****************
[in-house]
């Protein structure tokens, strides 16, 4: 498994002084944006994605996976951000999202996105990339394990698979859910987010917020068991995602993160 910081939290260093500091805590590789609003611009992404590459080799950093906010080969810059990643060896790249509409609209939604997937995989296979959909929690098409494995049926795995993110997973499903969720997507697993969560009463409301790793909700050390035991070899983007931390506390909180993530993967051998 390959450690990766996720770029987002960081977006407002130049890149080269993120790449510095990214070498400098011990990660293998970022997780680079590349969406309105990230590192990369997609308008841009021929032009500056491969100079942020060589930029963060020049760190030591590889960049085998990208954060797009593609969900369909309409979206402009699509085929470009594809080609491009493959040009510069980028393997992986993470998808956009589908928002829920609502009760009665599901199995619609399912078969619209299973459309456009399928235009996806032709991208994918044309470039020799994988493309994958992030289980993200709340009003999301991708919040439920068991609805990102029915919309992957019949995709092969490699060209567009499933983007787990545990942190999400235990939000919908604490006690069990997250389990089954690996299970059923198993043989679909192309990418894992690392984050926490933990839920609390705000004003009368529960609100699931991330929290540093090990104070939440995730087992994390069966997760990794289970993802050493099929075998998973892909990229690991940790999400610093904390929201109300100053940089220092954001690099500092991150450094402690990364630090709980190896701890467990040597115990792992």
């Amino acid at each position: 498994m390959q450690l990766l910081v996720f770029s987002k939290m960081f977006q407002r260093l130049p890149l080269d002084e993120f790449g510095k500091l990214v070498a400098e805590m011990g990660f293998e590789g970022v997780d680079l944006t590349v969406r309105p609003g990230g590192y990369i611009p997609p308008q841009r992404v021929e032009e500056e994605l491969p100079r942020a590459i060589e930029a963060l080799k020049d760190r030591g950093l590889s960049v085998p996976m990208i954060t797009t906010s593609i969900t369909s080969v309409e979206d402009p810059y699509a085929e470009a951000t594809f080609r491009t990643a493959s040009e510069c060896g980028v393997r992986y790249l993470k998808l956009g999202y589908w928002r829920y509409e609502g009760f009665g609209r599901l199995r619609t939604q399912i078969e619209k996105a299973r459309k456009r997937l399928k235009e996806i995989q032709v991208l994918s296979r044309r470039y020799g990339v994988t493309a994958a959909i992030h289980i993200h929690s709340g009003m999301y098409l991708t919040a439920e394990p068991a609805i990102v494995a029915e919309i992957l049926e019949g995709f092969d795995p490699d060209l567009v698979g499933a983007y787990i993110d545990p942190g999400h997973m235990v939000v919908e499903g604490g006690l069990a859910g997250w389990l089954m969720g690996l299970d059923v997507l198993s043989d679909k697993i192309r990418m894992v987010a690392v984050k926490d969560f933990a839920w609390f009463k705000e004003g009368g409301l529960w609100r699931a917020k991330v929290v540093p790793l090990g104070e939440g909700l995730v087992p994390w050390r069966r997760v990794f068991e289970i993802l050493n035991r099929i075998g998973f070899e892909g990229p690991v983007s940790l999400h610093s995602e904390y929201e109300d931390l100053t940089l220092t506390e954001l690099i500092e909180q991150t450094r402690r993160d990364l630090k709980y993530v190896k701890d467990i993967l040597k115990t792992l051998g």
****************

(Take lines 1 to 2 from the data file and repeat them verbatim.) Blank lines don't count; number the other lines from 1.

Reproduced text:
[in-house]
């Protein structure tokens, strides 16, 4: 498994002084944006994605996976951000999202996105990339394990698979859910987010917020068991995602993160 910081939290260093500091805590590789609003611009992404590459080799950093906010080969810059990643060896790249509409609209939604997937995989296979959909929690098409494995049926795995993110997973499903969720997507697993969560009463409301790793909700050390035991070899983007931390506390909180993530993967051998 390959450690990766996720770029987002960081977006407002130049890149080269993120790449510095990214070498400098011990990660293998970022997780680079590349969406309105990230590192990369997609308008841009021929032009500056491969100079942020060589930029963060020049760190030591590889960049085998990208954060797009593609969900369909309409979206402009699509085929470009594809080609491009493959040009510069980028393997992986993470998808956009589908928002829920609502009760009665599901199995619609399912078969619209299973459309456009399928235009996806032709991208994918044309470039020799994988493309994958992030289980993200709340009003999301991708919040439920068991609805990102029915919309992957019949995709092969490699060209567009499933983007787990545990942190999400235990939000919908604490006690069990997250389990089954690996299970059923198993043989679909192309990418894992690392984050926490933990839920609390705000004003009368529960609100699931991330929290540093090990104070939440995730087992994390069966997760990794289970993802050493099929075998998973892909990229690991940790999400610093904390929201109300100053940089220092954001690099500092991150450094402690990364630090709980190896701890467990040597115990792992």